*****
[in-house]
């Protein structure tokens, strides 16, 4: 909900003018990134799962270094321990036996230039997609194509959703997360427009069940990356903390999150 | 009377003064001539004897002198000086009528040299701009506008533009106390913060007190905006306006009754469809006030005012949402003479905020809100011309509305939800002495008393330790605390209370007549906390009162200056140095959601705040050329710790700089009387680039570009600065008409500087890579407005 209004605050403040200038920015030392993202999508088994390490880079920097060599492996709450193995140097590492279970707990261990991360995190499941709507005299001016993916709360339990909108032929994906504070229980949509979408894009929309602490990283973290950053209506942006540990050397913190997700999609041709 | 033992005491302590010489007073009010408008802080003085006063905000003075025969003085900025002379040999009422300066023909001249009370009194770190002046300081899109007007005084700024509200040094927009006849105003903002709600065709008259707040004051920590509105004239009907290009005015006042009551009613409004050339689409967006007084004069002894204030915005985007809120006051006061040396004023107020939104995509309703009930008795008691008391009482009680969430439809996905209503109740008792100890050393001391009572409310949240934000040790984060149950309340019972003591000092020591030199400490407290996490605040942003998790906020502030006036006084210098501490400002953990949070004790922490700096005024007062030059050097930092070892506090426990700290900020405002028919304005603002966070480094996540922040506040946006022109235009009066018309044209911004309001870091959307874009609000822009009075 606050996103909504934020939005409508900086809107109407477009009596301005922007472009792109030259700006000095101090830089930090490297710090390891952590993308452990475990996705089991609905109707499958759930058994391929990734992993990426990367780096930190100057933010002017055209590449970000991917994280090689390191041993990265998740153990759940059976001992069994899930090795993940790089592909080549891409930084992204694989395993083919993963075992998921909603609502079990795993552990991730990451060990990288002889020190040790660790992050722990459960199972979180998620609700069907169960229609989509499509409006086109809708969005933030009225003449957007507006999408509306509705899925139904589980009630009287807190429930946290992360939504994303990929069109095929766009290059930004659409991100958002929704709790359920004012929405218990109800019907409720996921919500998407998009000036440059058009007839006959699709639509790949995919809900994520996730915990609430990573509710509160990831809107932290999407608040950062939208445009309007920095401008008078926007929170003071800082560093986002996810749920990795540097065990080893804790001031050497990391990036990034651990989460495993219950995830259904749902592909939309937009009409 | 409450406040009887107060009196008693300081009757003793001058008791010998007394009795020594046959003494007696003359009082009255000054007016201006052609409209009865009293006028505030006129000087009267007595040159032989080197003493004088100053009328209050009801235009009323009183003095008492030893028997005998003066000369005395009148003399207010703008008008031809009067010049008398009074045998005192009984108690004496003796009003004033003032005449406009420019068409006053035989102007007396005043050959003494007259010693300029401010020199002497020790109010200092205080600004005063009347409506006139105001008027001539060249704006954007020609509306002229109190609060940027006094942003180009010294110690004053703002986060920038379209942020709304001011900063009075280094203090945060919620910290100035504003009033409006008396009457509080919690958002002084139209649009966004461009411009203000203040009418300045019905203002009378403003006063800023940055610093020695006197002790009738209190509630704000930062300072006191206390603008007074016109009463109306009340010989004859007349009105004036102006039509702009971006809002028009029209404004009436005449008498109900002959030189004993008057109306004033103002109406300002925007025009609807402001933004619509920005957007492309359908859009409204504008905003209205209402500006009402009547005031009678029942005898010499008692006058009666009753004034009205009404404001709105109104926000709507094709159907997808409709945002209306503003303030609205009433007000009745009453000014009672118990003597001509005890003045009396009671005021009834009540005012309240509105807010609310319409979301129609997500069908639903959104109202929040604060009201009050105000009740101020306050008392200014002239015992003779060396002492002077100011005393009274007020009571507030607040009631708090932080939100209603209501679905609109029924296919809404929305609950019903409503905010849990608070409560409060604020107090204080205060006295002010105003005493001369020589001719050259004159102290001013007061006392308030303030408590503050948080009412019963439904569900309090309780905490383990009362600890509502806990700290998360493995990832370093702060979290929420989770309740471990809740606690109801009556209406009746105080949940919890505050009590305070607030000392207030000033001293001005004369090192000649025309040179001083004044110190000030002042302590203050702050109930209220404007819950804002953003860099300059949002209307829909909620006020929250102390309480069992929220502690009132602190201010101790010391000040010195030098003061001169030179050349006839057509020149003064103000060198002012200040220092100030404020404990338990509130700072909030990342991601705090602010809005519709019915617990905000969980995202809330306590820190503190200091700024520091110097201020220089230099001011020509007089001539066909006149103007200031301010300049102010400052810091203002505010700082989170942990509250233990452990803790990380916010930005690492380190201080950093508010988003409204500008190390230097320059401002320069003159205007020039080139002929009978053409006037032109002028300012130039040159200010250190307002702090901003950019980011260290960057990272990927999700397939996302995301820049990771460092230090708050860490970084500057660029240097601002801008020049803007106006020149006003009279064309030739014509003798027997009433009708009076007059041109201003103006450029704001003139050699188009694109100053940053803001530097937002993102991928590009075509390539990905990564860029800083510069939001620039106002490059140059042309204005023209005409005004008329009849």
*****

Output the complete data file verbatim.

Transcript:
[in-house]
């Protein structure tokens, strides 16, 4: 909900003018990134799962270094321990036996230039997609194509959703997360427009069940990356903390999150 | 009377003064001539004897002198000086009528040299701009506008533009106390913060007190905006306006009754469809006030005012949402003479905020809100011309509305939800002495008393330790605390209370007549906390009162200056140095959601705040050329710790700089009387680039570009600065008409500087890579407005 209004605050403040200038920015030392993202999508088994390490880079920097060599492996709450193995140097590492279970707990261990991360995190499941709507005299001016993916709360339990909108032929994906504070229980949509979408894009929309602490990283973290950053209506942006540990050397913190997700999609041709 | 033992005491302590010489007073009010408008802080003085006063905000003075025969003085900025002379040999009422300066023909001249009370009194770190002046300081899109007007005084700024509200040094927009006849105003903002709600065709008259707040004051920590509105004239009907290009005015006042009551009613409004050339689409967006007084004069002894204030915005985007809120006051006061040396004023107020939104995509309703009930008795008691008391009482009680969430439809996905209503109740008792100890050393001391009572409310949240934000040790984060149950309340019972003591000092020591030199400490407290996490605040942003998790906020502030006036006084210098501490400002953990949070004790922490700096005024007062030059050097930092070892506090426990700290900020405002028919304005603002966070480094996540922040506040946006022109235009009066018309044209911004309001870091959307874009609000822009009075 606050996103909504934020939005409508900086809107109407477009009596301005922007472009792109030259700006000095101090830089930090490297710090390891952590993308452990475990996705089991609905109707499958759930058994391929990734992993990426990367780096930190100057933010002017055209590449970000991917994280090689390191041993990265998740153990759940059976001992069994899930090795993940790089592909080549891409930084992204694989395993083919993963075992998921909603609502079990795993552990991730990451060990990288002889020190040790660790992050722990459960199972979180998620609700069907169960229609989509499509409006086109809708969005933030009225003449957007507006999408509306509705899925139904589980009630009287807190429930946290992360939504994303990929069109095929766009290059930004659409991100958002929704709790359920004012929405218990109800019907409720996921919500998407998009000036440059058009007839006959699709639509790949995919809900994520996730915990609430990573509710509160990831809107932290999407608040950062939208445009309007920095401008008078926007929170003071800082560093986002996810749920990795540097065990080893804790001031050497990391990036990034651990989460495993219950995830259904749902592909939309937009009409 | 409450406040009887107060009196008693300081009757003793001058008791010998007394009795020594046959003494007696003359009082009255000054007016201006052609409209009865009293006028505030006129000087009267007595040159032989080197003493004088100053009328209050009801235009009323009183003095008492030893028997005998003066000369005395009148003399207010703008008008031809009067010049008398009074045998005192009984108690004496003796009003004033003032005449406009420019068409006053035989102007007396005043050959003494007259010693300029401010020199002497020790109010200092205080600004005063009347409506006139105001008027001539060249704006954007020609509306002229109190609060940027006094942003180009010294110690004053703002986060920038379209942020709304001011900063009075280094203090945060919620910290100035504003009033409006008396009457509080919690958002002084139209649009966004461009411009203000203040009418300045019905203002009378403003006063800023940055610093020695006197002790009738209190509630704000930062300072006191206390603008007074016109009463109306009340010989004859007349009105004036102006039509702009971006809002028009029209404004009436005449008498109900002959030189004993008057109306004033103002109406300002925007025009609807402001933004619509920005957007492309359908859009409204504008905003209205209402500006009402009547005031009678029942005898010499008692006058009666009753004034009205009404404001709105109104926000709507094709159907997808409709945002209306503003303030609205009433007000009745009453000014009672118990003597001509005890003045009396009671005021009834009540005012309240509105807010609310319409979301129609997500069908639903959104109202929040604060009201009050105000009740101020306050008392200014002239015992003779060396002492002077100011005393009274007020009571507030607040009631708090932080939100209603209501679905609109029924296919809404929305609950019903409503905010849990608070409560409060604020107090204080205060006295002010105003005493001369020589001719050259004159102290001013007061006392308030303030408590503050948080009412019963439904569900309090309780905490383990009362600890509502806990700290998360493995990832370093702060979290929420989770309740471990809740606690109801009556209406009746105080949940919890505050009590305070607030000392207030000033001293001005004369090192000649025309040179001083004044110190000030002042302590203050702050109930209220404007819950804002953003860099300059949002209307829909909620006020929250102390309480069992929220502690009132602190201010101790010391000040010195030098003061001169030179050349006839057509020149003064103000060198002012200040220092100030404020404990338990509130700072909030990342991601705090602010809005519709019915617990905000969980995202809330306590820190503190200091700024520091110097201020220089230099001011020509007089001539066909006149103007200031301010300049102010400052810091203002505010700082989170942990509250233990452990803790990380916010930005690492380190201080950093508010988003409204500008190390230097320059401002320069003159205007020039080139002929009978053409006037032109002028300012130039040159200010250190307002702090901003950019980011260290960057990272990927999700397939996302995301820049990771460092230090708050860490970084500057660029240097601002801008020049803007106006020149006003009279064309030739014509003798027997009433009708009076007059041109201003103006450029704001003139050699188009694109100053940053803001530097937002993102991928590009075509390539990905990564860029800083510069939001620039106002490059140059042309204005023209005409005004008329009849």